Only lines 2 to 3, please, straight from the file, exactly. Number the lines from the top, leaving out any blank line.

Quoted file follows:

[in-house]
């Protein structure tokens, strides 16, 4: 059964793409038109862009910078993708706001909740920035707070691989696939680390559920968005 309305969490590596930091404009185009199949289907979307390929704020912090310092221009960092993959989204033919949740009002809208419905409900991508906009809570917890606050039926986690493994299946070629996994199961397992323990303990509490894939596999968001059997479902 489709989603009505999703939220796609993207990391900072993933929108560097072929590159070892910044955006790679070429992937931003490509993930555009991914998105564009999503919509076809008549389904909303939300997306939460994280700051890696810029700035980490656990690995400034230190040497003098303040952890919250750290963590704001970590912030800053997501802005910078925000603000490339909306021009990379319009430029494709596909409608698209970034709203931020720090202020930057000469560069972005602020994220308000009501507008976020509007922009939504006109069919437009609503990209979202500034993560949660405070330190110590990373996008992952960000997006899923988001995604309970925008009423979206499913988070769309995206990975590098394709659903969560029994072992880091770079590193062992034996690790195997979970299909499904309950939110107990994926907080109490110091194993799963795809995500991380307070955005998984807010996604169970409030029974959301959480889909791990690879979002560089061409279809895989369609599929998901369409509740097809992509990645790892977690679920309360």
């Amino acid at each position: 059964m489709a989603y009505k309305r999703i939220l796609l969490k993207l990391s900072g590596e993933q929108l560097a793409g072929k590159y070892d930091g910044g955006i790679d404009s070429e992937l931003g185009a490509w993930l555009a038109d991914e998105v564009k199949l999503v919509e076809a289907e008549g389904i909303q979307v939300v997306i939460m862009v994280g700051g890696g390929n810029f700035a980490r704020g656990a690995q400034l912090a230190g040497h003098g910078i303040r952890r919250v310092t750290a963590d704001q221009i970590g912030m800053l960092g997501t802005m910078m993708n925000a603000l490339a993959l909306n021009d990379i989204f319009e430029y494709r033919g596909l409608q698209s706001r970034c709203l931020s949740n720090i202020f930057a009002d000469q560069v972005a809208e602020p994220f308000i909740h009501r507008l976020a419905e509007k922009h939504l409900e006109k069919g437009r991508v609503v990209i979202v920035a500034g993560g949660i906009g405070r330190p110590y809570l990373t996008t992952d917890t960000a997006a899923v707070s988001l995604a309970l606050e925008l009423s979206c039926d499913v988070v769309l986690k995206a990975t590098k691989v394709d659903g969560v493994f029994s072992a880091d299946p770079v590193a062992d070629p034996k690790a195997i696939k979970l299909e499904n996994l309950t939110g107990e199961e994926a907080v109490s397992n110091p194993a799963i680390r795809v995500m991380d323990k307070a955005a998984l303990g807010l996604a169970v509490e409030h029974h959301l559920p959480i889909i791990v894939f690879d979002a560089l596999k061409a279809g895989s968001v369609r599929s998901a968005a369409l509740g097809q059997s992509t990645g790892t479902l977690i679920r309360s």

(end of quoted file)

């Protein structure tokens, strides 16, 4: 059964793409038109862009910078993708706001909740920035707070691989696939680390559920968005 309305969490590596930091404009185009199949289907979307390929704020912090310092221009960092993959989204033919949740009002809208419905409900991508906009809570917890606050039926986690493994299946070629996994199961397992323990303990509490894939596999968001059997479902 489709989603009505999703939220796609993207990391900072993933929108560097072929590159070892910044955006790679070429992937931003490509993930555009991914998105564009999503919509076809008549389904909303939300997306939460994280700051890696810029700035980490656990690995400034230190040497003098303040952890919250750290963590704001970590912030800053997501802005910078925000603000490339909306021009990379319009430029494709596909409608698209970034709203931020720090202020930057000469560069972005602020994220308000009501507008976020509007922009939504006109069919437009609503990209979202500034993560949660405070330190110590990373996008992952960000997006899923988001995604309970925008009423979206499913988070769309995206990975590098394709659903969560029994072992880091770079590193062992034996690790195997979970299909499904309950939110107990994926907080109490110091194993799963795809995500991380307070955005998984807010996604169970409030029974959301959480889909791990690879979002560089061409279809895989369609599929998901369409509740097809992509990645790892977690679920309360």
């Amino acid at each position: 059964m489709a989603y009505k309305r999703i939220l796609l969490k993207l990391s900072g590596e993933q929108l560097a793409g072929k590159y070892d930091g910044g955006i790679d404009s070429e992937l931003g185009a490509w993930l555009a038109d991914e998105v564009k199949l999503v919509e076809a289907e008549g389904i909303q979307v939300v997306i939460m862009v994280g700051g890696g390929n810029f700035a980490r704020g656990a690995q400034l912090a230190g040497h003098g910078i303040r952890r919250v310092t750290a963590d704001q221009i970590g912030m800053l960092g997501t802005m910078m993708n925000a603000l490339a993959l909306n021009d990379i989204f319009e430029y494709r033919g596909l409608q698209s706001r970034c709203l931020s949740n720090i202020f930057a009002d000469q560069v972005a809208e602020p994220f308000i909740h009501r507008l976020a419905e509007k922009h939504l409900e006109k069919g437009r991508v609503v990209i979202v920035a500034g993560g949660i906009g405070r330190p110590y809570l990373t996008t992952d917890t960000a997006a899923v707070s988001l995604a309970l606050e925008l009423s979206c039926d499913v988070v769309l986690k995206a990975t590098k691989v394709d659903g969560v493994f029994s072992a880091d299946p770079v590193a062992d070629p034996k690790a195997i696939k979970l299909e499904n996994l309950t939110g107990e199961e994926a907080v109490s397992n110091p194993a799963i680390r795809v995500m991380d323990k307070a955005a998984l303990g807010l996604a169970v509490e409030h029974h959301l559920p959480i889909i791990v894939f690879d979002a560089l596999k061409a279809g895989s968001v369609r599929s998901a968005a369409l509740g097809q059997s992509t990645g790892t479902l977690i679920r309360s």